How the lungs work

How Does COPD affect the Lungs?

We’re passionate about giving comfort to those who have trouble breathing. Most of you may know that Chronic Obstructive Pulmonary Disease (COPD) is a debilitating condition that can really restrict one’s quality of life. We recently put together a guide for those diagnosed with or wanting to learn all about COPD. This post is part three of our guide, for the complete guide subscribe to our newsletter and it will be emailed to you automatically. Otherwise you will be able to find a hard copy at your local COPD specialist clinic.


How Does COPD affect the Lungs?

In lungs affected by COPD, there can be several obstructions to the normal respiratory process of acquiring oxygen through breathing. Usually the obstruction occurs in the bronchioles or the alveoli, or both, and is the result of damage, inflammation or destruction of those parts of the lungs.


alveoli-copdDamaged or Destroyed Alveoli

One problem that can occur in COPD-affected lungs is that the walls of many alveoli are damaged or destroyed, creating fewer, larger air sacs. Less “wall space” means that less oxygen can pass into the bloodstream through the capillaries that normally line the alveoli walls. If the condition is obstructing the airways enough to cause a serious oxygen deficiency, the patient may require medical oxygen.



Damaged or Inflamed Bronchioles

17098Another problem that can occur is that the bronchioles lose their elasticity, become limp and lose their shape. This makes it difficult for COPD patients to inhale enough air to obtain normal levels of oxygen. In some cases, the walls of the bronchioles can become inflamed, narrowing the passages by which oxygen can be delivered to the capillaries. This restricted passageway to the alveoli slows the access of the breath, causing a smaller amount of air intake and thus a smaller amount of gas exchange in the alveoli.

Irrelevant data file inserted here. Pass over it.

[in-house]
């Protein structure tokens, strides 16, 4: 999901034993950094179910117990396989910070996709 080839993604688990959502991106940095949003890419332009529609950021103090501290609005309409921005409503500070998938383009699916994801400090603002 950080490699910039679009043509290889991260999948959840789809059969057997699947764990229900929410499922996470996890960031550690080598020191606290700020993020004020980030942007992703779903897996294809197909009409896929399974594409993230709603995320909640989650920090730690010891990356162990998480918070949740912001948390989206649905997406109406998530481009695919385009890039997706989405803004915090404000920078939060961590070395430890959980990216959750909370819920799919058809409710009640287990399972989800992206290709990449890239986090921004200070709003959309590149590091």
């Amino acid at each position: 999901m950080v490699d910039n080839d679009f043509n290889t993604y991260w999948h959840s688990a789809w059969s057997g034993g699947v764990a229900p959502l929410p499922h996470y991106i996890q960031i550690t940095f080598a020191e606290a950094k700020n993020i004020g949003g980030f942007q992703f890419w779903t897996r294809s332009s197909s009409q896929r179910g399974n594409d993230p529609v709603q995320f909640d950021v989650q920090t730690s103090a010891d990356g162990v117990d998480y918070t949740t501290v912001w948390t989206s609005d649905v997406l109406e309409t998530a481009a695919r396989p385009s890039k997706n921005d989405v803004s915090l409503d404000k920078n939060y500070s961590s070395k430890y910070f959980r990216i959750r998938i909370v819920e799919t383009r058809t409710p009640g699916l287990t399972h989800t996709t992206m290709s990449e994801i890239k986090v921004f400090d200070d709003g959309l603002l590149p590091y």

Unfortunately, in many patients, more than one of these obstructions is occurring at the same time, significantly reducing oxygen intake. In addition to these symptoms, the airways of COPD-affected lungs often become clogged with excess mucus, further blocking the oxygen supply. For most COPD patients, pulmonary rehabilitation will be advised by a healthcare professional in order to aid the body’s natural “damage control” response to lung damage, which can slow down significantly in COPD patients. But for many patients, medical oxygen will still be prescribed to ensure healthy levels of oxygen are making their way through the lungs into the bloodstream to be delivered throughout the body.